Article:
Privatization Pep Rally

Max Sawicky sawicky at
Wed Jul 29 11:45:58 PDT 1998

>Yes. I haven't read their latest, but last year's report had a 1.4% average
>growth rate for the next 75 years, lower than the 1930-40 growth rate. At
>2.5%, the funding problem disappears. Privatizers never explain how the
>stock market could continue to return 7-10% a year with the economy growing
>at 1.4%. I suppose the profit share of GDP could rise to 100%, but that
>might bring about a little realization crisis.

It remains for us to explain why we'll get to 2.5, and why the arguments that we won't get there are wrong.

There is obvious inconsistency in the other side's propaganda. The virtue of the 'official story' is that the same wonks who give us the 1.4 growth rate are writing stuff discounting the returns to privatization, since their gloom is consistent. The General Accounting Office, Congressional Research Service, and I believe the Congressional Budget Office have all put out wet-blanket studies of privatization.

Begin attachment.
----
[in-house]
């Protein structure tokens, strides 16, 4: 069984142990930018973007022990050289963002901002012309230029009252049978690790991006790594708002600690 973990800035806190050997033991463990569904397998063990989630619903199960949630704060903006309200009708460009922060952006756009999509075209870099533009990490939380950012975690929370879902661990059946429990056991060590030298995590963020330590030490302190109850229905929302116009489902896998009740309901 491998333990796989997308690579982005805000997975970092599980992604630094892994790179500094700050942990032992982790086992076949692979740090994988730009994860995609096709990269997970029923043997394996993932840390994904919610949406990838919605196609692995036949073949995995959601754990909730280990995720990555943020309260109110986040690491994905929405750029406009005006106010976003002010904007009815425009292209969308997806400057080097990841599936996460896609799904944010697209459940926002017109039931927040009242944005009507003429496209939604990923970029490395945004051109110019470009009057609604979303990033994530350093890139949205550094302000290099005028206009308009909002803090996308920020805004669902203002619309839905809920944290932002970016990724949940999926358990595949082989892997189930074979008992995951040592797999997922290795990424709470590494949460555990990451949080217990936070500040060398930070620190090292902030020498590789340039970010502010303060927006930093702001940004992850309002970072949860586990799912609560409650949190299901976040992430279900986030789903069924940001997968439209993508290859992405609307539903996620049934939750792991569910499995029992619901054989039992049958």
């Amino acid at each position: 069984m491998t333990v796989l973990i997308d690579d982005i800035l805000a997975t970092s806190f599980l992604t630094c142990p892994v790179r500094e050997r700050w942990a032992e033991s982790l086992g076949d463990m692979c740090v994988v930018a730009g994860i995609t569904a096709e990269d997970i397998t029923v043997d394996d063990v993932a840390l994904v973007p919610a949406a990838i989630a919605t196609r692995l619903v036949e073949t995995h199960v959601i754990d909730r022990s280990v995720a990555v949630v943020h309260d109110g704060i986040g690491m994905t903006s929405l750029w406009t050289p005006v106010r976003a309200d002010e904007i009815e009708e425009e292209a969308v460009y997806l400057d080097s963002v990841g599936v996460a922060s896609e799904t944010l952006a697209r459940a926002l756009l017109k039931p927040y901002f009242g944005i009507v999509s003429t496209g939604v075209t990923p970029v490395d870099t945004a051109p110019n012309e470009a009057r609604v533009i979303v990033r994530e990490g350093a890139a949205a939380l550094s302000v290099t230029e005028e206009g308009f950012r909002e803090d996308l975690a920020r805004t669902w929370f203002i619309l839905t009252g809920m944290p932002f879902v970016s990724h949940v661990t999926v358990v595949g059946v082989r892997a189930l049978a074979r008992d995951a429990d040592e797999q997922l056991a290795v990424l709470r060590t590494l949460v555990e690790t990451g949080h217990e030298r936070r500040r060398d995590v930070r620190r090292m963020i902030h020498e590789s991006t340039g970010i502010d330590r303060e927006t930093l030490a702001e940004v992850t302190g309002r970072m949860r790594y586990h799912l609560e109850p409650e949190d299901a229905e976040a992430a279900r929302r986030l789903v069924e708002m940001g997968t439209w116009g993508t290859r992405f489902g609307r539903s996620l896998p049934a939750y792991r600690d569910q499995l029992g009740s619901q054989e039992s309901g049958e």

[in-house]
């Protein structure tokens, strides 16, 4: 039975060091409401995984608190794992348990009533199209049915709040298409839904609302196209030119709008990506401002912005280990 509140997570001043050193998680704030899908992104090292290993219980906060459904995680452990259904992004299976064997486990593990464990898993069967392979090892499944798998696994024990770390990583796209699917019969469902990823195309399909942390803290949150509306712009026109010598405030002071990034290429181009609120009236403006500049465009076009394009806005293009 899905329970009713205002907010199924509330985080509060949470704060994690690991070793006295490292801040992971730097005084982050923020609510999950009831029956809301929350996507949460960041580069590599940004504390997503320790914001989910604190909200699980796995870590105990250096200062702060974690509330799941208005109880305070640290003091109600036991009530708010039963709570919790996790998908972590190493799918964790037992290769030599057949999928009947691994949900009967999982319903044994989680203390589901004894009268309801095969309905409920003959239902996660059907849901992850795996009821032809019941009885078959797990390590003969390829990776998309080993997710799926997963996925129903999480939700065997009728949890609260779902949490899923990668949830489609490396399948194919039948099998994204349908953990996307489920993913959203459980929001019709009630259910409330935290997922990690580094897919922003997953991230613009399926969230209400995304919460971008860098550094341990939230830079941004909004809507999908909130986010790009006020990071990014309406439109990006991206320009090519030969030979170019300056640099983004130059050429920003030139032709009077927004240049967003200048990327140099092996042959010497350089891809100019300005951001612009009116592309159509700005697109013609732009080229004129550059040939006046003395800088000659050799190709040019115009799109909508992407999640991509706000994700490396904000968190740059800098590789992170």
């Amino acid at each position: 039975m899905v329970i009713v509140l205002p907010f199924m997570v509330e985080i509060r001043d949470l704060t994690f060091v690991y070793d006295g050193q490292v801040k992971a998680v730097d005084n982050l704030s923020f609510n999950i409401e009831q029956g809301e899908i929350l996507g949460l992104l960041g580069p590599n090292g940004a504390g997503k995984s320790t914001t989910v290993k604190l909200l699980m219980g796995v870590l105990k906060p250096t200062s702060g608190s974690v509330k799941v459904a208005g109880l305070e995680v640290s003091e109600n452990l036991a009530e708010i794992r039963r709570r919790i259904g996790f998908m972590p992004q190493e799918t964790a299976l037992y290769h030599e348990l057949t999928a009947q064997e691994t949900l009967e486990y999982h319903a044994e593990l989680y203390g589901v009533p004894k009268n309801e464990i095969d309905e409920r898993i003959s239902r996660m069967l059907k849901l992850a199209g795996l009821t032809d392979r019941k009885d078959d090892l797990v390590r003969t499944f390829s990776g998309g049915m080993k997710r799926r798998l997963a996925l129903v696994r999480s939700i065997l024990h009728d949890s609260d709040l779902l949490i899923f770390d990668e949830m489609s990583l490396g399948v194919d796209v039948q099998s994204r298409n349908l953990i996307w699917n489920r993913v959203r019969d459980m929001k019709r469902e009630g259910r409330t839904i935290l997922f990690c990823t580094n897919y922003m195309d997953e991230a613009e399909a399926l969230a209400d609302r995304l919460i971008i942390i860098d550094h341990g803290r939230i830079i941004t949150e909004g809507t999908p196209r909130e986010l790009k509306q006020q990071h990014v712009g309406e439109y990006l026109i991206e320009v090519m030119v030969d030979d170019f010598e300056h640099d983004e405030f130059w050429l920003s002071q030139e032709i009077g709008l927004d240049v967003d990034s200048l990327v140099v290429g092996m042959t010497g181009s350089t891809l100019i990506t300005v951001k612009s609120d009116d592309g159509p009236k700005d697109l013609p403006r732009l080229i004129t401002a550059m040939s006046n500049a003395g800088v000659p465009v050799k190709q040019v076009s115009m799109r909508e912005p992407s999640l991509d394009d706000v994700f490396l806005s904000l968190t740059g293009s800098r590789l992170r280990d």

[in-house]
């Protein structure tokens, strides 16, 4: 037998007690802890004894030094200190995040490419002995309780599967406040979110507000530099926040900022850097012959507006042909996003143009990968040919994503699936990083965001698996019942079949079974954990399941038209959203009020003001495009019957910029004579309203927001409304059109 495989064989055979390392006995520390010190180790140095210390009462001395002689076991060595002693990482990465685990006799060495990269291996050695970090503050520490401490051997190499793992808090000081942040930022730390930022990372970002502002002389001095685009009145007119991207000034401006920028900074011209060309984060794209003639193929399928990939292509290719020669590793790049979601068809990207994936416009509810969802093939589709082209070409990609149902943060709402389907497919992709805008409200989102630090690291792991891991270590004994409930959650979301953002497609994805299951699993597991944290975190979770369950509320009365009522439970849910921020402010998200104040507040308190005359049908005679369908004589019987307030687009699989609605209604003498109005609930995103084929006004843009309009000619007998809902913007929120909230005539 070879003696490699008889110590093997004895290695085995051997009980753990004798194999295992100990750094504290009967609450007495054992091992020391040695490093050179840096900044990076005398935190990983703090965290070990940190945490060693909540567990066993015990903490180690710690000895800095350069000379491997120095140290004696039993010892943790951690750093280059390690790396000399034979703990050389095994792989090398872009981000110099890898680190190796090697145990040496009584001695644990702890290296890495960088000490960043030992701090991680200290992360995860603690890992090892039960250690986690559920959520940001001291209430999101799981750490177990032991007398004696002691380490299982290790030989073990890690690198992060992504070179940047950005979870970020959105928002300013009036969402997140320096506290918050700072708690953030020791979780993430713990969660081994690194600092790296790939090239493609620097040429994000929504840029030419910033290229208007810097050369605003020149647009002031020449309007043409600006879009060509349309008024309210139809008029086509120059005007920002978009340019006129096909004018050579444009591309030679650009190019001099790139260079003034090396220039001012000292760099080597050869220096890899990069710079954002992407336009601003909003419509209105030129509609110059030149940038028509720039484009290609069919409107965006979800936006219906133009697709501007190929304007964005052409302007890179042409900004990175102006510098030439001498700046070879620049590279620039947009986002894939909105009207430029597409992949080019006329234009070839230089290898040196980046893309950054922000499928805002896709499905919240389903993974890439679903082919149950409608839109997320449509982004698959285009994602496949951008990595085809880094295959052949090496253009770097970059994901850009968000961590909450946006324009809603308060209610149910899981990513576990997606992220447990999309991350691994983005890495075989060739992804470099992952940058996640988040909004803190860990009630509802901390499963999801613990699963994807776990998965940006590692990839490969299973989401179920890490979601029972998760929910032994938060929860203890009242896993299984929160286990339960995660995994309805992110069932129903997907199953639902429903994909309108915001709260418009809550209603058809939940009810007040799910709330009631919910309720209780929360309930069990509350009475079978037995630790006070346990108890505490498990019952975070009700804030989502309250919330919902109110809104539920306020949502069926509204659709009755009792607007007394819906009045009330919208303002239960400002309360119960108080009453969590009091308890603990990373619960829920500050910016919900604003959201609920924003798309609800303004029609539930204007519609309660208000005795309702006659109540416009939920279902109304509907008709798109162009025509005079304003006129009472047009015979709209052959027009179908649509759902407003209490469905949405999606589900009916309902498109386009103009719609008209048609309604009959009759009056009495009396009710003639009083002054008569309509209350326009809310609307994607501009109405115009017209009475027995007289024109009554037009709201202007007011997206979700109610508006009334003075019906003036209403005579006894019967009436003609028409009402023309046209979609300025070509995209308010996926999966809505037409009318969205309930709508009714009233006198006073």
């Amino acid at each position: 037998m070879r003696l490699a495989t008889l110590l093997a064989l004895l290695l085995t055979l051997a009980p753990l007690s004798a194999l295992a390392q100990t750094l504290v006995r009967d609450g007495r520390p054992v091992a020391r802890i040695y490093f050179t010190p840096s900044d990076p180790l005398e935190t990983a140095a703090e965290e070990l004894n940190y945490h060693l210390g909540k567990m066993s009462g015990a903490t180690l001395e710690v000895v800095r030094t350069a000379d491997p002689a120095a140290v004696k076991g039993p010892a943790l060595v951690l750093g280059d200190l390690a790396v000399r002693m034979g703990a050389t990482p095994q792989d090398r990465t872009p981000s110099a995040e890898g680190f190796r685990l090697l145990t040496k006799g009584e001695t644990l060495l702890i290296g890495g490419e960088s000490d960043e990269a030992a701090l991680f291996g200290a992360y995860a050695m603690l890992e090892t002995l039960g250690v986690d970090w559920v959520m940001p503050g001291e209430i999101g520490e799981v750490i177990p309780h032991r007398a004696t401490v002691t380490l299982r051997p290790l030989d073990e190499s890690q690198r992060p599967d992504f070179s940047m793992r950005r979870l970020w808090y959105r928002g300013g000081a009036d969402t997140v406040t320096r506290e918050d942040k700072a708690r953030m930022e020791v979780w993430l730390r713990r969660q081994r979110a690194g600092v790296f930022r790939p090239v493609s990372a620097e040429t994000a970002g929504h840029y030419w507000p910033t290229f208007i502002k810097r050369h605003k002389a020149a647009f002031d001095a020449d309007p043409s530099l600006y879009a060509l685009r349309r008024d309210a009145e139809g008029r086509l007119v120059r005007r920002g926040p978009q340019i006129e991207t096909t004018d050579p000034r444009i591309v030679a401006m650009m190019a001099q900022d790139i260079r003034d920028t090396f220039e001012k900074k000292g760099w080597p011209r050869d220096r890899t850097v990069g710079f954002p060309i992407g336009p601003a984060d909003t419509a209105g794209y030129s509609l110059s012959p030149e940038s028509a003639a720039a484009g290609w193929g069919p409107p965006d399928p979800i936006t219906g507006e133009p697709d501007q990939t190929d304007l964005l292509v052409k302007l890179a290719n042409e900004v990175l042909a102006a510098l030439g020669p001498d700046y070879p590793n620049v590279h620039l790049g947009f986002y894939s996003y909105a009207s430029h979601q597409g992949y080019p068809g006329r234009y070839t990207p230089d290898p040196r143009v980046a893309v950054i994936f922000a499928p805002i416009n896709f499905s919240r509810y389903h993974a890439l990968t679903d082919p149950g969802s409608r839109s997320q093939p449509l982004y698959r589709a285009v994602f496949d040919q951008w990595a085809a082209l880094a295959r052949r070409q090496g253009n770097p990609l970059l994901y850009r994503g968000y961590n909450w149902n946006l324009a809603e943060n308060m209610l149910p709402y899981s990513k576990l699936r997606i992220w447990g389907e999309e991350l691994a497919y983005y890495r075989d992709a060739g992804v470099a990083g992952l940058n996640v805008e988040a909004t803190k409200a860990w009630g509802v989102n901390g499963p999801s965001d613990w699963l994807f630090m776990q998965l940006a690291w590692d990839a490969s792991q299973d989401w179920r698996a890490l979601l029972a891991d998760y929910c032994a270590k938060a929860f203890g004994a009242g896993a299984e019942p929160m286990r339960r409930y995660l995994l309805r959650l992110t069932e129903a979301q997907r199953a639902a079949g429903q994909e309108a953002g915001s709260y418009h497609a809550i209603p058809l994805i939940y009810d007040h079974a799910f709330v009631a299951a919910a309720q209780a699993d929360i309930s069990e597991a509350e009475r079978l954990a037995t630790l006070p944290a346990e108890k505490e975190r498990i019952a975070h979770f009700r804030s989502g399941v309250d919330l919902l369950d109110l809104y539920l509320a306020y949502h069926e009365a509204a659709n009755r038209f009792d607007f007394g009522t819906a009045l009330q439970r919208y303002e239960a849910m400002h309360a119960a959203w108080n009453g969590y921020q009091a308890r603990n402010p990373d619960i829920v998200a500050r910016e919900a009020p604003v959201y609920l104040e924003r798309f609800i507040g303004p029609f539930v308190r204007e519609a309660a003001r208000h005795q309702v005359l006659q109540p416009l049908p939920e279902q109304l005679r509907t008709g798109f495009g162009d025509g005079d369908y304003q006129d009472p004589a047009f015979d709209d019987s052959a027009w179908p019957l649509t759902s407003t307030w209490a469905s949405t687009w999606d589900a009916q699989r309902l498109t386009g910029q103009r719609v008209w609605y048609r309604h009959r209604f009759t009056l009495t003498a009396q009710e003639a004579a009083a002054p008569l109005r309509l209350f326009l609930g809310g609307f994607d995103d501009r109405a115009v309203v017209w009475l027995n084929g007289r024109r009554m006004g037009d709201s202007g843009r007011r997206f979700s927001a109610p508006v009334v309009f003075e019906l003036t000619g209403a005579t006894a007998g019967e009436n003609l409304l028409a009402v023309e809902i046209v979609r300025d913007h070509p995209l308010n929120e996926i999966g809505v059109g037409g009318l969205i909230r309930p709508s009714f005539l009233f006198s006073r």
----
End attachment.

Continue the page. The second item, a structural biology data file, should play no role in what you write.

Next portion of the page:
The only variant which is an unmitigated gainer is having the trust fund own financial assets with higher returns than those credited to the bonds it holds. Granted this is a slippery political slope, since under such a regime (which I would only endorse as a last ditch resort) there would be pressure to distribute the assets to direct individual ownership. Note that in all variations I've seen, this aggregate option does not fix the presumed shortfall entirely.



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